Onlookers might bemoan the fact that many trees will be removed to make way for building and luxury accommodation. But, this is not as environmentally bad as it looks, for other trees and plants will replace the ones that are lost. Presently, the sites have trees packed tightly together and, as any visitor will notice, Istria has extensive variagated forestry anyway. Nevio is convinced that the projects will not only provide many jobs, but would enhance the environment in a managed way, and bring in high-income tourists whose money will aid the economic growth of Istria.
It is often assumed that the slowness of officials is caused by incompetence, but this is not the case. I asked if the cause was a vestigial retention of the communistic mindset, but Davor explained that Istria was never fully communist, but governed through a ‘softer’ kind of socialism. Through talking with a number of Croatians, I discovered that the slowness of government to issue relevant certificates and approvals was due not to incompetence, but to anxiety about making mistakes.
This is evidenced by the complicated way certain building laws are written. The many laws are internally consistent, but there is never a guarantee that each separate law is consistent with each other! Thus, even if a developer gets one law right and complies with every clause, he may fall foul of another law, because its contents are not fully compatible with all the other laws. It means that the application process is agonisingly slow and complicated.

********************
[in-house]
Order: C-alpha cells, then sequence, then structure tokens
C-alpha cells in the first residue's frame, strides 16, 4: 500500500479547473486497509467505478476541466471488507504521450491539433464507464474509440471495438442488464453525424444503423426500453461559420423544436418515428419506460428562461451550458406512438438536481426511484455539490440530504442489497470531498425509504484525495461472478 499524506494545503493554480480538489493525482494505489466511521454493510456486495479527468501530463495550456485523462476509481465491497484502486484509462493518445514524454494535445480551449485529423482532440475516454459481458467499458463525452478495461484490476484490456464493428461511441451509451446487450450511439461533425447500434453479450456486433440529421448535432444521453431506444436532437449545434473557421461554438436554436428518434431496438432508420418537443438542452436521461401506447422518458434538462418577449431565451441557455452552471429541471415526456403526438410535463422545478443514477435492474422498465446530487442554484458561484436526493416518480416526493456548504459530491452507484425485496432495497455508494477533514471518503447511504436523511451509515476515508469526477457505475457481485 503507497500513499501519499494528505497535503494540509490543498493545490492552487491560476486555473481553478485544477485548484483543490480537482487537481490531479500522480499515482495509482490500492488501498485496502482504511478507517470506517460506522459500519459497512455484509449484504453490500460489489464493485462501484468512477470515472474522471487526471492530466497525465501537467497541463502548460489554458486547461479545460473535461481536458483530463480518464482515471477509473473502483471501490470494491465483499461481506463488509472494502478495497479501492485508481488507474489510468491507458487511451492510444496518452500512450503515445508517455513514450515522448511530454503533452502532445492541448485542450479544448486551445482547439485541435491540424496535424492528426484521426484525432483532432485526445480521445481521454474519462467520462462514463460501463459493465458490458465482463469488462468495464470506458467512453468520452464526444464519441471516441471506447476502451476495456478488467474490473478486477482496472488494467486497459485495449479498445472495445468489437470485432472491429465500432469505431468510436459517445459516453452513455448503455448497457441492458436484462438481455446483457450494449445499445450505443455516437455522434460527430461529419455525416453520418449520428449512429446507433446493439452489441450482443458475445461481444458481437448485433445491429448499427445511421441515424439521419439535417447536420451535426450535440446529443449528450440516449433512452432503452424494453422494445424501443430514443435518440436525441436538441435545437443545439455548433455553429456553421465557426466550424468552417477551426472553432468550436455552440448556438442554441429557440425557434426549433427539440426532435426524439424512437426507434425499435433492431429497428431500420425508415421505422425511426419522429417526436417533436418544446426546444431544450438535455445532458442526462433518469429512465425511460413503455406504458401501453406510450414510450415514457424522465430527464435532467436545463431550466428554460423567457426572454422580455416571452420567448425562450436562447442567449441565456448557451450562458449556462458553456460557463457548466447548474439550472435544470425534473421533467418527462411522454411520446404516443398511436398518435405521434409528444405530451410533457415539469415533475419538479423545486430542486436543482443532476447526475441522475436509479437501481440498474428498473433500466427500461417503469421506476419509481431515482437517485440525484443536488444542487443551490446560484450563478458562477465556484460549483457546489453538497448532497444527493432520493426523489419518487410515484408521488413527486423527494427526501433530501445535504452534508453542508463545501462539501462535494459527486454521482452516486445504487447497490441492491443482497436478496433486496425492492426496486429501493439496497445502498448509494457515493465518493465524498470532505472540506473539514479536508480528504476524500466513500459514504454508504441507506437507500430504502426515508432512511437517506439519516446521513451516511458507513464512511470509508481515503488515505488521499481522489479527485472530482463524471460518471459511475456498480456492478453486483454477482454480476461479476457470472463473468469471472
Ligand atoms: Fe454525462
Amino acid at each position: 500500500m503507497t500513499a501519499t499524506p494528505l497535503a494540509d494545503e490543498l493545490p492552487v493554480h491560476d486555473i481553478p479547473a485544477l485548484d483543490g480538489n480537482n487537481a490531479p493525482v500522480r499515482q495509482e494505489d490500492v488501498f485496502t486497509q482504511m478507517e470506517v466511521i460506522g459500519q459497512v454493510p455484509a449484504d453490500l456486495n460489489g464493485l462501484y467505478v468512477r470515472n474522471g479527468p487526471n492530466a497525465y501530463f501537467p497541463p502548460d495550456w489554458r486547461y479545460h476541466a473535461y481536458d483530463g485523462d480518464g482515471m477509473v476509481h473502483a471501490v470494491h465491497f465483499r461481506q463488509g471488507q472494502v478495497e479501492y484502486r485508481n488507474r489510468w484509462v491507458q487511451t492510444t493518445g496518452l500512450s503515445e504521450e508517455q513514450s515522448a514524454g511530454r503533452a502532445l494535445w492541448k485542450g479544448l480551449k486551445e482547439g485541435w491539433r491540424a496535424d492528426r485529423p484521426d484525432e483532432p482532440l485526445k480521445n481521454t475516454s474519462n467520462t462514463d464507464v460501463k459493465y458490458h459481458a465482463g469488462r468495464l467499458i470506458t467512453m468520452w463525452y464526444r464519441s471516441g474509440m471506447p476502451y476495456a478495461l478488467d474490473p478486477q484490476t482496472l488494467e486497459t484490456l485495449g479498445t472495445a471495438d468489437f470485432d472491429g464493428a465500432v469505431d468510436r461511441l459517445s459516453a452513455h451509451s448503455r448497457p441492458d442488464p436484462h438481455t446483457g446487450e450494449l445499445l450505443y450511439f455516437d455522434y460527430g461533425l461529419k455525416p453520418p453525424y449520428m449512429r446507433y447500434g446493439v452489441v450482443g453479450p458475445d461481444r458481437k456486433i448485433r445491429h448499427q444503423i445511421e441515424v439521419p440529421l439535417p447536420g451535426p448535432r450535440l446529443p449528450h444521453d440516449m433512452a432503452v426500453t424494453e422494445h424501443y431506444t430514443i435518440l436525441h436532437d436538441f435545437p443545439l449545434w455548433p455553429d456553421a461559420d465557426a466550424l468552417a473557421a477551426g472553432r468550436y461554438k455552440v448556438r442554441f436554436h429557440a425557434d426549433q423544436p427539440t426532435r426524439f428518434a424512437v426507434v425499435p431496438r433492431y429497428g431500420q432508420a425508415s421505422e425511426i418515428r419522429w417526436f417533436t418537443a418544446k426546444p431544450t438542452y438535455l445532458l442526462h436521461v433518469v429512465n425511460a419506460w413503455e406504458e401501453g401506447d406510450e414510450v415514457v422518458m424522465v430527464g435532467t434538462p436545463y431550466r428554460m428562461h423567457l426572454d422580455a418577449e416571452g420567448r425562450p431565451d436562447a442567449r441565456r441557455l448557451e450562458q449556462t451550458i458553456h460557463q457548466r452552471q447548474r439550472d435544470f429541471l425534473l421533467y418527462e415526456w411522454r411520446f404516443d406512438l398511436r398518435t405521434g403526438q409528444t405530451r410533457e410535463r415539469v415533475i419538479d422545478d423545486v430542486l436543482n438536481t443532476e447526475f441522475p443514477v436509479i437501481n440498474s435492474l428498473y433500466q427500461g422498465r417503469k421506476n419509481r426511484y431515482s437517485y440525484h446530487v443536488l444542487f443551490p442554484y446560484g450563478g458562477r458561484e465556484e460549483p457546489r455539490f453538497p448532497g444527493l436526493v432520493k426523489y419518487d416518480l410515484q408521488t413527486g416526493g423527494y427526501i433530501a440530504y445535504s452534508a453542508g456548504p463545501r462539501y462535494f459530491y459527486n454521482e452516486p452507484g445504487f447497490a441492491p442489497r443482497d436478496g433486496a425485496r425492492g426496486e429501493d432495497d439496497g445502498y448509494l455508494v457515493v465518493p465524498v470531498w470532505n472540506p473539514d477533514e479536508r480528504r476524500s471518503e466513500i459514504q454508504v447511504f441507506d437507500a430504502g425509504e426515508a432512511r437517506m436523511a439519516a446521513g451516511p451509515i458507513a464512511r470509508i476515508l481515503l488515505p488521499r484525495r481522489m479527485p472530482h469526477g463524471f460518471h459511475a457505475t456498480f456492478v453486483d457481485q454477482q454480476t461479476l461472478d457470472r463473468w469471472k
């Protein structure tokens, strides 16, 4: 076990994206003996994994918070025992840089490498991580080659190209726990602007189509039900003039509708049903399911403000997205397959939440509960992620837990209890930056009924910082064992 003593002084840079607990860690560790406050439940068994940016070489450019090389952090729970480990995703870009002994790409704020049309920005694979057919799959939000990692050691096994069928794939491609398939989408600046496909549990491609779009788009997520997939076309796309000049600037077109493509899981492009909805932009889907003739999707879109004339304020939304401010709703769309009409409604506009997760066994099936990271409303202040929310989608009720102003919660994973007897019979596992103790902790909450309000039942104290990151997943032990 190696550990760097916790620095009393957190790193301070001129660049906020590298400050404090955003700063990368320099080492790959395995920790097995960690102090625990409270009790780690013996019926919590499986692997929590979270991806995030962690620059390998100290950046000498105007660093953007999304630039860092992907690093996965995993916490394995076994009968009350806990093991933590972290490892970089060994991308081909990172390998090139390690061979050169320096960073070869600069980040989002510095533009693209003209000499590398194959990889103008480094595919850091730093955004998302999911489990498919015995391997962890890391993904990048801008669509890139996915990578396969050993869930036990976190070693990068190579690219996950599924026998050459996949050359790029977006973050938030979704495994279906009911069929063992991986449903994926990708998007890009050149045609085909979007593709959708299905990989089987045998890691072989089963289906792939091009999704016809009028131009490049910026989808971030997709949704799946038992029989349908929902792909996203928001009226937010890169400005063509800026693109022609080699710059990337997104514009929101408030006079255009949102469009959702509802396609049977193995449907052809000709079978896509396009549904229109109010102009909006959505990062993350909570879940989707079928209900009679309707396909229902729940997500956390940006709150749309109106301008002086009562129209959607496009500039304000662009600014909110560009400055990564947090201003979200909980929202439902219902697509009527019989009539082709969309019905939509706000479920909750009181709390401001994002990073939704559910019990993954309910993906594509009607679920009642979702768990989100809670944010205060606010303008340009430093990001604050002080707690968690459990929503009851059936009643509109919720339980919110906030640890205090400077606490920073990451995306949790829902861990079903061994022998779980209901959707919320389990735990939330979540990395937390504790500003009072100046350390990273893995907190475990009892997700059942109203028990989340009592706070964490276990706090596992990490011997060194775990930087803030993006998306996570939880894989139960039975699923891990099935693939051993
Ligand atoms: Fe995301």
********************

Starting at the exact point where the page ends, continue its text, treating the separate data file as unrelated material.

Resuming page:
Therefore, investors in Croatia must be patient. Any attempt at rushing the authorities will not get you very far. Both Nevio and Davor simply shrugged their shoulders, their expressions displaying a knowing acceptance of their national quirks and building regulations. Patience works big dividends, so investors should adopt a more relaxed attitude and accept local conditions.
When writing travel articles, writers are urged never to use over-employed terms such as ‘stunning’, but these are stunning developments in a stunning environment. Each complex will be managed by the Kempinski group, one of the oldest hotel collections in Europe, originating in the 1800s. Even its website won the ‘Tourism Web Award 2006’.
Both sites are opposite the beautiful Brioni Islands, and yacht owners
can easily find their way beyond, to Venice and the east coast of Italy,
for day trips. The area is served by five airports: Venice and Trieste
in Italy (from Trieste you have to drive through the southern tip of Slovenia,
but this presents no problems); Ljubljana in Slovenia; Pula and Rijeka
(high season) in Croatia, with shuttle times of between half an hour to
two hours. It must be admitted that Pula airport is not yet up to international
standards and needs sprucing-up, but it will get there when more tourists
pass through its gates. (At the moment the average incoming passenger number
per flight is just 108).
However, the marina at Mariccio indicates that many clients will arrive at a more leisurely pace in yachts.
Investment opportunities abound in Istria, and in Croatia as a whole. From what I have seen, Istrian developers and managers are keen to maintain the concepts of natural beauty, with a sensitive eye on wellness and environmental enhancement. And if the hive of activity I witnessed at Nevio’s is anything to go by, they are willing to work very hard to present a new Croatian presence on the international luxury tourism scene.
Look out for the launch of Porto Mariccio and Dragonera; they will be well worth the wait, as professional benchmarks for all investments of this type.
© Barry Napier, 2007
Porto Mariccio & Dragonera
|Also See:||Jack Nicklaus Begins Work on a Signature Golf Course in Istria, Croatia / May 2006|
|Opportunities in Istria for Golf Courses Combined with Hotels / January 2007|
|Istria's Ten Year Tourism Plan Targets Discerning Visitors; Includes Many Investment Opportunities for Hoteliers / July 2006|